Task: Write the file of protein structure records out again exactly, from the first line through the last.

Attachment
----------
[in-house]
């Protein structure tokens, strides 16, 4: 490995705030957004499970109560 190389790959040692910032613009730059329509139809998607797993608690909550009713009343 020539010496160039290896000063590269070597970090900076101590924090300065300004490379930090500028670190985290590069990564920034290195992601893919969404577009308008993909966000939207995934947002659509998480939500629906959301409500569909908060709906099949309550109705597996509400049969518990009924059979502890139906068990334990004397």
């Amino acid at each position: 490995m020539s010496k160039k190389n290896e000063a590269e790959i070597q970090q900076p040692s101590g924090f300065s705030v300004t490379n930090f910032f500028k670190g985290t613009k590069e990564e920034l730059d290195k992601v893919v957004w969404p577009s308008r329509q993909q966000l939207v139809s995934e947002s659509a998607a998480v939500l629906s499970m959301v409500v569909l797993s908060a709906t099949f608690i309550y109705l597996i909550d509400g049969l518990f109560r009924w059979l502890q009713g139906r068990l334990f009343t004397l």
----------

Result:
[in-house]
């Protein structure tokens, strides 16, 4: 490995705030957004499970109560 190389790959040692910032613009730059329509139809998607797993608690909550009713009343 020539010496160039290896000063590269070597970090900076101590924090300065300004490379930090500028670190985290590069990564920034290195992601893919969404577009308008993909966000939207995934947002659509998480939500629906959301409500569909908060709906099949309550109705597996509400049969518990009924059979502890139906068990334990004397």
């Amino acid at each position: 490995m020539s010496k160039k190389n290896e000063a590269e790959i070597q970090q900076p040692s101590g924090f300065s705030v300004t490379n930090f910032f500028k670190g985290t613009k590069e990564e920034l730059d290195k992601v893919v957004w969404p577009s308008r329509q993909q966000l939207v139809s995934e947002s659509a998607a998480v939500l629906s499970m959301v409500v569909l797993s908060a709906t099949f608690i309550y109705l597996i909550d509400g049969l518990f109560r009924w059979l502890q009713g139906r068990l334990f009343t004397l």